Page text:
During the dog days of summer, high temperatures and humidity levels can be uncomfortable for people—and dangerous for your pet. Dogs have a higher average body temperature than humans and cannot tolerate the heat as well as we can. It’s important to never keep your dog confined in a car (even with the windows open) during warm weather, or outside without access to shade. Pets left in excessive heat may develop a serious, life-threatening condition called heatstroke, or hyperthermia. The most common signs are restlessness or agitation with vigorous panting. You may also see diarrhea, vomiting, and blue or bright-red gums.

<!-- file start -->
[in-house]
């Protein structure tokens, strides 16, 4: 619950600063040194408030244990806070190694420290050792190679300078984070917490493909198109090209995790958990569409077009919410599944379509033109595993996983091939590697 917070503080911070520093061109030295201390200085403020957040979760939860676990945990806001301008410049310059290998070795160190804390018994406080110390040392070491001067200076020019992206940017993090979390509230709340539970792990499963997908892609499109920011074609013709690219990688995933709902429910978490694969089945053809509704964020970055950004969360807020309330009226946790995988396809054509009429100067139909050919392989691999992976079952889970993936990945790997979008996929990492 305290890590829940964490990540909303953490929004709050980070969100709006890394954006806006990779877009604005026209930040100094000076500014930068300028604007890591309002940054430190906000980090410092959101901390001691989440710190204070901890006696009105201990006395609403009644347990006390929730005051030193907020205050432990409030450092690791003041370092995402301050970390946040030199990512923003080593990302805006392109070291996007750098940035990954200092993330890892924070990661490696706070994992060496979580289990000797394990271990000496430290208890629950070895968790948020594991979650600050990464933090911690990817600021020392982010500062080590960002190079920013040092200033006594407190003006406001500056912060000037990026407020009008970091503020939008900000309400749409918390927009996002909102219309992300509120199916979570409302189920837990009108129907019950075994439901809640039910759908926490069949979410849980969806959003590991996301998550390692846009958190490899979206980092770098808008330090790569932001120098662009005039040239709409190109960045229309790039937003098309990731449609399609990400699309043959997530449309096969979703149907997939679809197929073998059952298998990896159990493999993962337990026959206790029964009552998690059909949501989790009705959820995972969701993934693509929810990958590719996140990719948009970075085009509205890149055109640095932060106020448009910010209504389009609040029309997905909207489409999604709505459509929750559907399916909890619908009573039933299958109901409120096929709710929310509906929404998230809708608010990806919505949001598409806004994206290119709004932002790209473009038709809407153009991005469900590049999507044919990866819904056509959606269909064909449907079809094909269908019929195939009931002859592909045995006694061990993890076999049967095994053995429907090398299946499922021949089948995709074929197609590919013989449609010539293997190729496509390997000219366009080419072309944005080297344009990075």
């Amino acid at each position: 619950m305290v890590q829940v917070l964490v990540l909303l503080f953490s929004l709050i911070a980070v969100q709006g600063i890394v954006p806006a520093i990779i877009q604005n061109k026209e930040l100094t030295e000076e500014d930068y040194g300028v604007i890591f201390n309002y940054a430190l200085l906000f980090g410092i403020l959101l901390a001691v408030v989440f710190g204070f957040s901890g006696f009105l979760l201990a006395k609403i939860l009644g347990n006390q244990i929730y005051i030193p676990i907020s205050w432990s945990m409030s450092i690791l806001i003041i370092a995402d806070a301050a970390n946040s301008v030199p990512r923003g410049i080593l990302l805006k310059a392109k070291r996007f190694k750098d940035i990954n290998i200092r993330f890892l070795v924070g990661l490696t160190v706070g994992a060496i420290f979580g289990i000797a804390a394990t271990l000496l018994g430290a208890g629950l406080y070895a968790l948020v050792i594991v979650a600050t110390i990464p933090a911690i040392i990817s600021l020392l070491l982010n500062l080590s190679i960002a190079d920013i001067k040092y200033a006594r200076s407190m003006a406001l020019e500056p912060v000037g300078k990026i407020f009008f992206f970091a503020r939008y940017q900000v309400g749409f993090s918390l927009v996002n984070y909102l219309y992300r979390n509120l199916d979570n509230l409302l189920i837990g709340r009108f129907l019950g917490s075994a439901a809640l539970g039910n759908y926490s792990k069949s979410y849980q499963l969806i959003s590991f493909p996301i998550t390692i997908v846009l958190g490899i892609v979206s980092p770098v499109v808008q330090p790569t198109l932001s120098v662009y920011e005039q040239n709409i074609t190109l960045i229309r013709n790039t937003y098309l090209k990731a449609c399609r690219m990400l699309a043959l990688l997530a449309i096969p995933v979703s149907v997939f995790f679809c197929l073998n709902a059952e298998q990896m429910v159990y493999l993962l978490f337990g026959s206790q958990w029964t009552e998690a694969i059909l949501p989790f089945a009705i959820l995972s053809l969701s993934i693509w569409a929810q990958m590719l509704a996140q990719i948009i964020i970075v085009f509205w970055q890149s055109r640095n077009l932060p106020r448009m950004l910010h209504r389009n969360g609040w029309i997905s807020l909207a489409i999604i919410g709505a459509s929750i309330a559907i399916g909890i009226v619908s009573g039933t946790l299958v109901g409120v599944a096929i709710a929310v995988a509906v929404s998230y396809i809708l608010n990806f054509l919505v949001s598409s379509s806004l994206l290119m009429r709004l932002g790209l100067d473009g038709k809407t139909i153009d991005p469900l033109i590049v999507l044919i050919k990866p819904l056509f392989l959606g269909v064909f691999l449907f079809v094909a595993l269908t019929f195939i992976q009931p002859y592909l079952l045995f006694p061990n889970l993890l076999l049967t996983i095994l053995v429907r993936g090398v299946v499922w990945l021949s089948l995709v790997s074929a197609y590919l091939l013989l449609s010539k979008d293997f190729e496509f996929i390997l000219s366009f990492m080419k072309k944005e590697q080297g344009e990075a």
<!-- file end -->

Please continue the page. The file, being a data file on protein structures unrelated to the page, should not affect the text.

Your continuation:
If you see these signs immediately move your pet to a cooler location (in front of a fan, if available) and bring him to the veterinarian. On the way, you can place cool (not cold) water on his stomach. Note: Never use ice-cold water or put your pet in an ice bath. A drastic change in temperature can be very dangerous.

Your veterinarian may need to administer intravenous fluids and/or sedatives to help your dog recover and may need to run tests to determine if heatstroke has cause damage to internal organs.

Get tips on helping your dog beat the heat here. 

And see this dog's clever way of staying cool here. 

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